Judge orders Trump to pay $2M in foundation case

Judge orders Trump to pay $2M in foundation case

Judge orders Trump to pay $2M in foundation case

President Donald Trump has been ordered by a New York State judge to pay $2 million to a group of charities, settling a lawsuit alleging Trump misused his foundation for personal and political gain, according to a court document filed on Thursday.

Justice Saliann Scarpulla, of the state Supreme Court in Manhattan, directed the payment to eight non-profits, in connection with a lawsuit by the state's attorney general against the president and three of his adult children over the now-dissolved Donald J. Trump Foundation.

Law & Crime, Mediaite's sister website, obtained a press release from New York Attorney General Letitia James, which says "Mr. Trump admits to personally misusing funds at the Trump Foundation, and agrees to restrictions on future charitable service and ongoing reporting to the Office of the Attorney General in the event he creates a new charity".

The attorney general, Letitia James, said her office has also reached agreements with the foundation and its directors to end the June 2018 lawsuit, which was filed by her predecessor, Barbara Underwood. The Trump Foundation announced it was shutting down previous year, amid allegations that the money was used for Mr. Trump's personal benefit. She rejected James' request for punitive damages, citing Trump's agreement to take steps to avoid a recurrence.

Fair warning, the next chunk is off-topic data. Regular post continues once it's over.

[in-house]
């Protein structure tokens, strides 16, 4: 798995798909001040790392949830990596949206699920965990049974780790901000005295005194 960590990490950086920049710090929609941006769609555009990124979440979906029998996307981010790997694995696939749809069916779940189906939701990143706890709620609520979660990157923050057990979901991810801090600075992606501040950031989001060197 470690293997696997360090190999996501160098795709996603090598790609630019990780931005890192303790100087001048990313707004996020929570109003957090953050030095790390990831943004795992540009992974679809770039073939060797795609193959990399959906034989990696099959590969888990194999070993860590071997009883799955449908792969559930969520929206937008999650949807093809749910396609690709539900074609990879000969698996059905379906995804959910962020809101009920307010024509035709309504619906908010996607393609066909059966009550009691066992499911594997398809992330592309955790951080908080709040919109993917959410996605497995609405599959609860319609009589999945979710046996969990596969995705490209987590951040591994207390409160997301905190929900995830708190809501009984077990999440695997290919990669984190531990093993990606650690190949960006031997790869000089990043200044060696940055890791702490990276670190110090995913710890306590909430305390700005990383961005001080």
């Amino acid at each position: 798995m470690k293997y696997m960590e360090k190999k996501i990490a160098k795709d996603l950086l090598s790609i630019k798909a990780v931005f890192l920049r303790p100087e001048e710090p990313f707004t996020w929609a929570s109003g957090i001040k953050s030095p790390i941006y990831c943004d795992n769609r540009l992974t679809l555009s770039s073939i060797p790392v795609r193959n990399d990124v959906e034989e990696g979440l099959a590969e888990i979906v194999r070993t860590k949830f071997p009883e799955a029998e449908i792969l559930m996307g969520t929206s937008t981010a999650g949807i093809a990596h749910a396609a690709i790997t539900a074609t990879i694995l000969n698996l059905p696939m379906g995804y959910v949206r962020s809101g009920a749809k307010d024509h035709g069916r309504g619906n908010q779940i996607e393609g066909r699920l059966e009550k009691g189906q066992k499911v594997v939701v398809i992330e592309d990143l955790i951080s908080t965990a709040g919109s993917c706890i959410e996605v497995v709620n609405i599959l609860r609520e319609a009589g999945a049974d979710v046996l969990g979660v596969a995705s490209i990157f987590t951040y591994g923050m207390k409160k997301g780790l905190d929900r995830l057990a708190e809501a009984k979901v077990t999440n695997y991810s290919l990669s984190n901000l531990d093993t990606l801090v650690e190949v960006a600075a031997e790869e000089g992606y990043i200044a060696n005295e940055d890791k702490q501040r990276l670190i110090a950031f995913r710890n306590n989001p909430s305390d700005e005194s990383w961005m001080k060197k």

But the lawyers on both sides, however, came to a "consensual resolution of the bulk of this proceeding" in October, the judge said in her decision, and agreed that the judge would determine the amount of damages Trump would be required to pay. According to the judgement, those charities are Army Emergency Relief, Children's Aid Society, City Meals-on-Wheels, Give an Hour, Martha's Table, United Negro College Fund, United Way of Capital Area, and US Holocaust Memorial Museum.

"My office will continue to fight for accountability", James added, "because no one is above the law-not a businessman, not a candidate for office, and not even the president of the United States". He also agreed to pay back $11,525 in foundation funds that he spent on sports memorabilia and champagne at a charity gala.

"Following the 2016 presidential election, the Trump Foundation publicly announced its intention to voluntarily dissolve and distribute all of its remaining funds to charity", the statement said.

It called the lawsuit politically motivated, but said it was glad the matter was resolved.

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